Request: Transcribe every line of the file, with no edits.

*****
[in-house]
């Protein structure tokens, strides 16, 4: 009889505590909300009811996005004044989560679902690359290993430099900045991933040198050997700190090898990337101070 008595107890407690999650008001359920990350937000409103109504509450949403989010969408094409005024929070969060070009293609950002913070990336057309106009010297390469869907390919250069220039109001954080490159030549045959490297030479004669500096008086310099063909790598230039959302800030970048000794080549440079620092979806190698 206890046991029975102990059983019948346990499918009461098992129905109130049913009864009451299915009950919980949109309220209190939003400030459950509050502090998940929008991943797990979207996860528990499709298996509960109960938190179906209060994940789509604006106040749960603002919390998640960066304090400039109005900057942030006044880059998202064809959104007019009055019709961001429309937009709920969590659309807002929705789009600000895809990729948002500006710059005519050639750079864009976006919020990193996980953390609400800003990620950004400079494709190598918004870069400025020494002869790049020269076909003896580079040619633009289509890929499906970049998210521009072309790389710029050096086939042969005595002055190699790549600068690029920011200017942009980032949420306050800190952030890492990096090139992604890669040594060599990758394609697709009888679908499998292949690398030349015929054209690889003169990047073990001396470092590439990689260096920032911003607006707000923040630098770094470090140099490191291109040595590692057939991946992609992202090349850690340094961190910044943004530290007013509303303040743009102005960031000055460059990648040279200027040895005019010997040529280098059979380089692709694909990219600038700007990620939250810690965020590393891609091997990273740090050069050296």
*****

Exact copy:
[in-house]
């Protein structure tokens, strides 16, 4: 009889505590909300009811996005004044989560679902690359290993430099900045991933040198050997700190090898990337101070 008595107890407690999650008001359920990350937000409103109504509450949403989010969408094409005024929070969060070009293609950002913070990336057309106009010297390469869907390919250069220039109001954080490159030549045959490297030479004669500096008086310099063909790598230039959302800030970048000794080549440079620092979806190698 206890046991029975102990059983019948346990499918009461098992129905109130049913009864009451299915009950919980949109309220209190939003400030459950509050502090998940929008991943797990979207996860528990499709298996509960109960938190179906209060994940789509604006106040749960603002919390998640960066304090400039109005900057942030006044880059998202064809959104007019009055019709961001429309937009709920969590659309807002929705789009600000895809990729948002500006710059005519050639750079864009976006919020990193996980953390609400800003990620950004400079494709190598918004870069400025020494002869790049020269076909003896580079040619633009289509890929499906970049998210521009072309790389710029050096086939042969005595002055190699790549600068690029920011200017942009980032949420306050800190952030890492990096090139992604890669040594060599990758394609697709009888679908499998292949690398030349015929054209690889003169990047073990001396470092590439990689260096920032911003607006707000923040630098770094470090140099490191291109040595590692057939991946992609992202090349850690340094961190910044943004530290007013509303303040743009102005960031000055460059990648040279200027040895005019010997040529280098059979380089692709694909990219600038700007990620939250810690965020590393891609091997990273740090050069050296």